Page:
Madison, Wisconsin strikes at marriage amendment with oath proposal
I want to be happy about this, but this proposed token gesture by the city of Madison does nothing to soothe the real-world wounds of the gay and lesbian population of Wisconsin. They are now second-class citizens — because of the state’s voters who deemed that it was fine to determine the civil rights of a minority at the ballot box. (365gay):
Madison, Wisconsin could become the first city in the nation to require a statement supporting same-sex marriage in the oaths of office of city officials.
The state passed a constitutional amendment in November banning same-sex marriage and civil unions. But the electorate in Madison voted 2-to-1 against the measure.
Tuesday city council will consider adding a line to the oaths of office taken by elected and appointed officials in Madison that states disagreement with the amendment – even though the same oath says they will uphold both the Wisconsin and the US constitutions.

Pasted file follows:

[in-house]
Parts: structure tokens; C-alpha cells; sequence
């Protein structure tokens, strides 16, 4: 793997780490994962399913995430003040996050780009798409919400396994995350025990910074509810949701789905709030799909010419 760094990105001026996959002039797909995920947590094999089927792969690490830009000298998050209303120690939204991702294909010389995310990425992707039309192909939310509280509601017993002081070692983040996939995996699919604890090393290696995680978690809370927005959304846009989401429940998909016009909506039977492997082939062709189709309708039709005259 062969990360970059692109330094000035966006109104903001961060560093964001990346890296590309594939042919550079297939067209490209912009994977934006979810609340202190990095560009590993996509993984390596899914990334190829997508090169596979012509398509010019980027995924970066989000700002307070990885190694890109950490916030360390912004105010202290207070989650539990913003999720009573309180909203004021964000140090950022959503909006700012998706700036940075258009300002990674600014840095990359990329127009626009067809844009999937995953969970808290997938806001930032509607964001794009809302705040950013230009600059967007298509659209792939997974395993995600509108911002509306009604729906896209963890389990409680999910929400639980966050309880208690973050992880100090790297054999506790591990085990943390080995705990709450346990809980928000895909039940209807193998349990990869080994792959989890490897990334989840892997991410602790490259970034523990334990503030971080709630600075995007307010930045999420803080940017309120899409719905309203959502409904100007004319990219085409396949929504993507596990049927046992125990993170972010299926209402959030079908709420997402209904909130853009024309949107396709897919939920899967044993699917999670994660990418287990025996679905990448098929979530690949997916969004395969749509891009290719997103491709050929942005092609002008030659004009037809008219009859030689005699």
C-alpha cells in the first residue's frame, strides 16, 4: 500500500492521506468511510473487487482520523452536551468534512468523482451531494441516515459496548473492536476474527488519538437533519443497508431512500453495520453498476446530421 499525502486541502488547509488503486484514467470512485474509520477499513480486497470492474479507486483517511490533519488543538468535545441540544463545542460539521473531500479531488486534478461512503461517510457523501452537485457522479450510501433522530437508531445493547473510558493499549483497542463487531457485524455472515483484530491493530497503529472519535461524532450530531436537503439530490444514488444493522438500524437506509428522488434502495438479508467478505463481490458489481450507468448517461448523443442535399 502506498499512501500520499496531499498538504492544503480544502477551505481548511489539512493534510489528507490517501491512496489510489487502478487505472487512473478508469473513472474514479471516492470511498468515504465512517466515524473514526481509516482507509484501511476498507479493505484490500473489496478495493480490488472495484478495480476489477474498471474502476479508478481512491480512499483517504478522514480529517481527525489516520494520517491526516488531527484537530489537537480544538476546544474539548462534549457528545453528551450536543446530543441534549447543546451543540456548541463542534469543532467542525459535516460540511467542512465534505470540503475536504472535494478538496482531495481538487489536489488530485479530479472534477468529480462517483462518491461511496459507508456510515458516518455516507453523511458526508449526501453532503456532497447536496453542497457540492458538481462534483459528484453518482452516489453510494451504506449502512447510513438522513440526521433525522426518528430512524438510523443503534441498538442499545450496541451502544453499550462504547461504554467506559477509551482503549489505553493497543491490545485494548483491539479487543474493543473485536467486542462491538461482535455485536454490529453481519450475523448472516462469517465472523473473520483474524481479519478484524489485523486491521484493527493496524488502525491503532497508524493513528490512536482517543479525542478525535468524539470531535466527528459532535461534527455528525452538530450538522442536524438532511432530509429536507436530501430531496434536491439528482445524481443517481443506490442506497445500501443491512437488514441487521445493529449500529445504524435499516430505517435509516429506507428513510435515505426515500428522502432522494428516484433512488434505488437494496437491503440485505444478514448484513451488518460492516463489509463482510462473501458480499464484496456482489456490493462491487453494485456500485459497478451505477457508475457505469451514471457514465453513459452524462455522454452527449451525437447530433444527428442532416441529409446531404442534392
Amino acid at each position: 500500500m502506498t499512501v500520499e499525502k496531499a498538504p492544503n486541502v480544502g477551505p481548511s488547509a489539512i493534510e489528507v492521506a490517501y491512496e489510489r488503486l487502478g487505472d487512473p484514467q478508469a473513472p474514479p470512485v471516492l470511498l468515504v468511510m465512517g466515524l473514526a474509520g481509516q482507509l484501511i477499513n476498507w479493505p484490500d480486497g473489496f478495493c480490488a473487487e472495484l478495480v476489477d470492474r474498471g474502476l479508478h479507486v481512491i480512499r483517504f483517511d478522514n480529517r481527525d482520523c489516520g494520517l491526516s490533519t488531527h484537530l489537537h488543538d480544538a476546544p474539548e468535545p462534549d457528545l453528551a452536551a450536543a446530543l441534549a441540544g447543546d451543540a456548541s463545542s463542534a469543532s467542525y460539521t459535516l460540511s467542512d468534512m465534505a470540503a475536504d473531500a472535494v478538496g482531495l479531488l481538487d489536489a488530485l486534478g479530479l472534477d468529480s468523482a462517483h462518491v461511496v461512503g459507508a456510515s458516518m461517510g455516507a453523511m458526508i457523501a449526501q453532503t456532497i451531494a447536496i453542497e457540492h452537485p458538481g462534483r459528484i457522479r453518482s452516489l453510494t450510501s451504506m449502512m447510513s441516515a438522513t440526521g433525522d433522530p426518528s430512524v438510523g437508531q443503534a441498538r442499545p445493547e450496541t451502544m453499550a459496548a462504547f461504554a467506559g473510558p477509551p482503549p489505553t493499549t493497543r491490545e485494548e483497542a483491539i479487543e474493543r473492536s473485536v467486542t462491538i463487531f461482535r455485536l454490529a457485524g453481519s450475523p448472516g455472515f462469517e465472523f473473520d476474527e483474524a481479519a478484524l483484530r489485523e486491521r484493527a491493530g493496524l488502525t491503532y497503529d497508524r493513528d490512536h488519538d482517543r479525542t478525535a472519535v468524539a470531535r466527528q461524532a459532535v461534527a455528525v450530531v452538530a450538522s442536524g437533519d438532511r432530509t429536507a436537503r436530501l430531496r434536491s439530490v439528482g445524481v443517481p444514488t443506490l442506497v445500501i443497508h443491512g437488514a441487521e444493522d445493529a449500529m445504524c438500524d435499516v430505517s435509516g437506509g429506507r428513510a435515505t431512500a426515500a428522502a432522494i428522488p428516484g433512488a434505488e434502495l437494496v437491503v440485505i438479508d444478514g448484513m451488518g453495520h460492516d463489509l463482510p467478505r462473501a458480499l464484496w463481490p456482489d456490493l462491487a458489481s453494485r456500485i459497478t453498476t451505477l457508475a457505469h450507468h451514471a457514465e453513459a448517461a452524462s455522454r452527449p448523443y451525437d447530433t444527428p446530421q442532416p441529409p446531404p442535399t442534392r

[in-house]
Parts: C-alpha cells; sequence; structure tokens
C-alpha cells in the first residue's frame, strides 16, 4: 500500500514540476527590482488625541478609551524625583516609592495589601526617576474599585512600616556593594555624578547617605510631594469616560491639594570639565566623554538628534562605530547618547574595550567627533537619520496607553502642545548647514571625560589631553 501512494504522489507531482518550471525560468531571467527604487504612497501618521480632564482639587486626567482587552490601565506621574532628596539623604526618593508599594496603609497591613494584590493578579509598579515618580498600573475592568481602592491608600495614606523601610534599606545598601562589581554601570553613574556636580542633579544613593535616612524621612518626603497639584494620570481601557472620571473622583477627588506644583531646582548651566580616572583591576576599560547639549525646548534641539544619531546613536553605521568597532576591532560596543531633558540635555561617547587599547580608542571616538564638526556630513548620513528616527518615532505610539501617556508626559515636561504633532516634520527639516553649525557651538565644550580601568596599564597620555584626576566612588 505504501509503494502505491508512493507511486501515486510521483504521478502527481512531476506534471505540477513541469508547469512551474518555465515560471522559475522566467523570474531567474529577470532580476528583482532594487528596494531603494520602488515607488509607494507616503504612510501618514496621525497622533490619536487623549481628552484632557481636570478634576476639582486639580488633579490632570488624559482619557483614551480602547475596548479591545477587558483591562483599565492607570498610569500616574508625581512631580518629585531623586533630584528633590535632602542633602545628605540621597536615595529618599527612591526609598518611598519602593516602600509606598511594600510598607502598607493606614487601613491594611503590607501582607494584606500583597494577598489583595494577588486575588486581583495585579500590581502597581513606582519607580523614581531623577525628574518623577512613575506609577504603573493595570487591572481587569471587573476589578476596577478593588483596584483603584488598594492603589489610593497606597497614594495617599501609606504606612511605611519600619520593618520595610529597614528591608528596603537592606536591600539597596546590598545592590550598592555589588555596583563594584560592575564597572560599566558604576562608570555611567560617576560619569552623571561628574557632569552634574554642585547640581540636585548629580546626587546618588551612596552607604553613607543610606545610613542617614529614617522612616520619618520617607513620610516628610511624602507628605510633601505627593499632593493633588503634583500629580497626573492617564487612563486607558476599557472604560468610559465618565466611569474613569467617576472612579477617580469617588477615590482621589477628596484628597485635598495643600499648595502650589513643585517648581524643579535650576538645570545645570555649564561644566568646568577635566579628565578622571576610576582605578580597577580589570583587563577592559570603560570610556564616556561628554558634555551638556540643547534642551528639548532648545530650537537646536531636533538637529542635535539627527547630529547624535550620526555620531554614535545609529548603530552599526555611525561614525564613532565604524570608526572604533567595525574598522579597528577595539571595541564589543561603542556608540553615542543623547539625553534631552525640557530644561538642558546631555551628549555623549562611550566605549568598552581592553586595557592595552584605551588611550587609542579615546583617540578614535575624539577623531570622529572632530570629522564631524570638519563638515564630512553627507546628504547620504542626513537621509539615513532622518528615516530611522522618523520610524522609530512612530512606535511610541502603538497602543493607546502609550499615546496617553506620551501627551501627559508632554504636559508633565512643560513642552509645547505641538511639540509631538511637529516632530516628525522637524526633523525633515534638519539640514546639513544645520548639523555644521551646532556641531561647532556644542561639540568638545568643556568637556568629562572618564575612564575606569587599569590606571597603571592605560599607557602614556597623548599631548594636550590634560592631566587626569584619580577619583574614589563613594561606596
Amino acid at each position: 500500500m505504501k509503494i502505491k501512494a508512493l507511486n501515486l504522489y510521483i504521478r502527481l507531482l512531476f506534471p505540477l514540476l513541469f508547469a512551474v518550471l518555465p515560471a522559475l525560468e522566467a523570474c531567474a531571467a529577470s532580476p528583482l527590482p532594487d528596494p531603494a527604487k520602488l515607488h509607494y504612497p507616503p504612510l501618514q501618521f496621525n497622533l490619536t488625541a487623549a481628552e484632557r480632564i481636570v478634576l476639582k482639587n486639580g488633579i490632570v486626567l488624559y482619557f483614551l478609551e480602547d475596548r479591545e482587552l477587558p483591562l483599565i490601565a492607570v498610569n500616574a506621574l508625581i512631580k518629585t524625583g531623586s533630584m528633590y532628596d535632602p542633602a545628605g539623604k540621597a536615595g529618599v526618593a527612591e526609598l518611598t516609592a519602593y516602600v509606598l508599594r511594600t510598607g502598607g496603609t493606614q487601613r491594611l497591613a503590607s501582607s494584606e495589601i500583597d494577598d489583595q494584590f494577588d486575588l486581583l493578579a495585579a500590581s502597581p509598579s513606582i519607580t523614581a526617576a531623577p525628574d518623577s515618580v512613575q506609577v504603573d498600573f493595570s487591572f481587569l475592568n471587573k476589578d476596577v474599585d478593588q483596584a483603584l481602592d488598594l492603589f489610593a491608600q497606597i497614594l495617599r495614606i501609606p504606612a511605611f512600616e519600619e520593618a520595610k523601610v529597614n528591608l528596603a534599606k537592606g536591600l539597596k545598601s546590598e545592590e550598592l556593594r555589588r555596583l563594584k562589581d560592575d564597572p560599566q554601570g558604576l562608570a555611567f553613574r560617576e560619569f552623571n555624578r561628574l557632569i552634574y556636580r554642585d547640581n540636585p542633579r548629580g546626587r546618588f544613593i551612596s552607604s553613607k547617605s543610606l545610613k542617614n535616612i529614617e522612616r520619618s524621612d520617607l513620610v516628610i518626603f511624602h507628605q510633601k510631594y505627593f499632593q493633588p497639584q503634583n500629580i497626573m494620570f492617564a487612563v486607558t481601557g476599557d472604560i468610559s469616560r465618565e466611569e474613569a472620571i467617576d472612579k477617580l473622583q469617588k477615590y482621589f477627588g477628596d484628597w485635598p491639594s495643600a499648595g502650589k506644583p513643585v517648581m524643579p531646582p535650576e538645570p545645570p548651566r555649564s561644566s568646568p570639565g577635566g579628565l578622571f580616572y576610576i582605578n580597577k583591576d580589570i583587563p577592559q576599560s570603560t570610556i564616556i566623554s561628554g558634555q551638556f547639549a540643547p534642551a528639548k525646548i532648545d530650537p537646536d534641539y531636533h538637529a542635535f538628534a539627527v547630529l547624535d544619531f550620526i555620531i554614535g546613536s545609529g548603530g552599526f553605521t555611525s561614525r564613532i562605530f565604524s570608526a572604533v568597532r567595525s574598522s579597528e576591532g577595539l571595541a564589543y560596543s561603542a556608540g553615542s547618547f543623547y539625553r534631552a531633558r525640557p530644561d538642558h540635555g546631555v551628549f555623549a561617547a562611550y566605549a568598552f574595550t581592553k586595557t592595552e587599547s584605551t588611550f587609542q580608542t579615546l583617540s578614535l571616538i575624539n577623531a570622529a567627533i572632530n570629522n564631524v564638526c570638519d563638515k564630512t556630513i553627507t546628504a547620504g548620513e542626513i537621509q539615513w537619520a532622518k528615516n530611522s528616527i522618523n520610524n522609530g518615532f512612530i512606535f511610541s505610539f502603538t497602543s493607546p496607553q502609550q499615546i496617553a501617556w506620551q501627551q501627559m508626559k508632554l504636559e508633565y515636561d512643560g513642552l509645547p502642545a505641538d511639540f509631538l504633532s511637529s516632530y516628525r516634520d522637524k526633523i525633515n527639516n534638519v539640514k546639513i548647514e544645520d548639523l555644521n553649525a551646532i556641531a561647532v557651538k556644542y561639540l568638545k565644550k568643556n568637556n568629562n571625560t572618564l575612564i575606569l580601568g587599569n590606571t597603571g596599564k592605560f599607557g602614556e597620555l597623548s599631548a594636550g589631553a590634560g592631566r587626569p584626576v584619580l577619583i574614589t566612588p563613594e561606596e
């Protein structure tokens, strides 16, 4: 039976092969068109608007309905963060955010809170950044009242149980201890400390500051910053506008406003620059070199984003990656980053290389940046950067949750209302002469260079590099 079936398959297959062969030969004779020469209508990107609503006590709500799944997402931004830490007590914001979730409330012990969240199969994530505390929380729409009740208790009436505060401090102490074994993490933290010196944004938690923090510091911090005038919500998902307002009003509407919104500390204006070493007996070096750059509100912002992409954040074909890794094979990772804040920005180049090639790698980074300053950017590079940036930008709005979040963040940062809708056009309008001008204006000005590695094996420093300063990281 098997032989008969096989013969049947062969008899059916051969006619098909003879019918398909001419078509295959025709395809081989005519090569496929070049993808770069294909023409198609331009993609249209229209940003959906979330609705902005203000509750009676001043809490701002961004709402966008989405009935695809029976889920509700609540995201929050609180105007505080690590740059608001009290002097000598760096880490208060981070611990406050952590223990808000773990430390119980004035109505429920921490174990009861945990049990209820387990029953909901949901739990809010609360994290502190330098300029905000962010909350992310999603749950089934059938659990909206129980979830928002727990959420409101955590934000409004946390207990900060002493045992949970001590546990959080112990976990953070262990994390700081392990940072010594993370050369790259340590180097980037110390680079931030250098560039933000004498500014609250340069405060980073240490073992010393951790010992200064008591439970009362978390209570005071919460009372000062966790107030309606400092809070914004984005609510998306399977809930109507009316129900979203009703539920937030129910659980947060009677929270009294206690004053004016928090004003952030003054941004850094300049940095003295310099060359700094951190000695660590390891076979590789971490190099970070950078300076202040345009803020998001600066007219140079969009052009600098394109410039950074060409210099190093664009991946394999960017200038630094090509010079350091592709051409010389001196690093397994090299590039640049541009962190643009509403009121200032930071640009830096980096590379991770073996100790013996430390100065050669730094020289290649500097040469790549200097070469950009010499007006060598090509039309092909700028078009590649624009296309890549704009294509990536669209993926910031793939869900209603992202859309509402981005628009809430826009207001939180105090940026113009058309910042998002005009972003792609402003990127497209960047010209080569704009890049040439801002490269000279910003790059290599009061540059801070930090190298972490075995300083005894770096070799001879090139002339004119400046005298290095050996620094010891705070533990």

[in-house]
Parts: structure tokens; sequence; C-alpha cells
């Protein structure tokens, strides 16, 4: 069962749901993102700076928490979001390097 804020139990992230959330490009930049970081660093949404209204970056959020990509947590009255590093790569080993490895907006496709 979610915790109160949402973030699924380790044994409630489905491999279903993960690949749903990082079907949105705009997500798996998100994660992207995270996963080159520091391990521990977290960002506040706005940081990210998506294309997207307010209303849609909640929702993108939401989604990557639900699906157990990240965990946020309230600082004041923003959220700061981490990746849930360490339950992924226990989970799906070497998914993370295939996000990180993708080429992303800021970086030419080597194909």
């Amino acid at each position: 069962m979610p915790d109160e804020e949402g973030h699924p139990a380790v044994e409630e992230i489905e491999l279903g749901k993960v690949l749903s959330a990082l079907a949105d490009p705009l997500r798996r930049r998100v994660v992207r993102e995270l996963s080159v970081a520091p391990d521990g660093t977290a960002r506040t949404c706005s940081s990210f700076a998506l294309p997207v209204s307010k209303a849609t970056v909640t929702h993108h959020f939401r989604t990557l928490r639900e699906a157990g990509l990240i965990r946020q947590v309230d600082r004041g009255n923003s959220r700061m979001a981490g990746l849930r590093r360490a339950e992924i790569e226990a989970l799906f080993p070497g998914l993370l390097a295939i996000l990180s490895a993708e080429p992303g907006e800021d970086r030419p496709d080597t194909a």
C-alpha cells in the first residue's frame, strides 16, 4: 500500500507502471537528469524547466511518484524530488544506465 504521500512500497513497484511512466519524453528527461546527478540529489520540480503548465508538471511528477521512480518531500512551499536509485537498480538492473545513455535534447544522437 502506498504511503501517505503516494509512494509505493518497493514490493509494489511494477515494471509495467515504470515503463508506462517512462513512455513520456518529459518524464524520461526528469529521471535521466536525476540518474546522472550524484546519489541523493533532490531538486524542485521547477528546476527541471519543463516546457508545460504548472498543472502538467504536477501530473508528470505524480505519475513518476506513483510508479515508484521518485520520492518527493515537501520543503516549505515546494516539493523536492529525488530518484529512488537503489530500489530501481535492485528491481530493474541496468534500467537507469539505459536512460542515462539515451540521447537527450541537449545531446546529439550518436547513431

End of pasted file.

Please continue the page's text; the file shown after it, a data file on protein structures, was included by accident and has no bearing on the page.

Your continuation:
The added line would say that the state amendment “besmirches our constitution” and those choosing to state this in the oath “would fight to overturn it and work to minimize its impact.”
Even this mild effort is lighting a fire under pro-amendment forces, who may sue over the proposed oath.
I suppose the upside of the affirming oath is that it forces public officials to go on the record clearly indicating that they are allies (or perhaps giving people an opportunity to come out), but as I said, for those whose families are now legally vulnerable due to the passage of the amendment, or people thinking about doing business with or moving to Wisconsin, they know that the voters have spoken, and now it’s time for gays and allies to speak with their feet and wallets in response.
That, however, doesn’t mean deserting those who are still fighting for equality in the state — Fair Wisconsin did the best they could to defeat the amendment and will continue working for change. State Sen. Jon Erpenbach (D) plans to propose an amendment that removes the language from the current amendment to allow civil unions.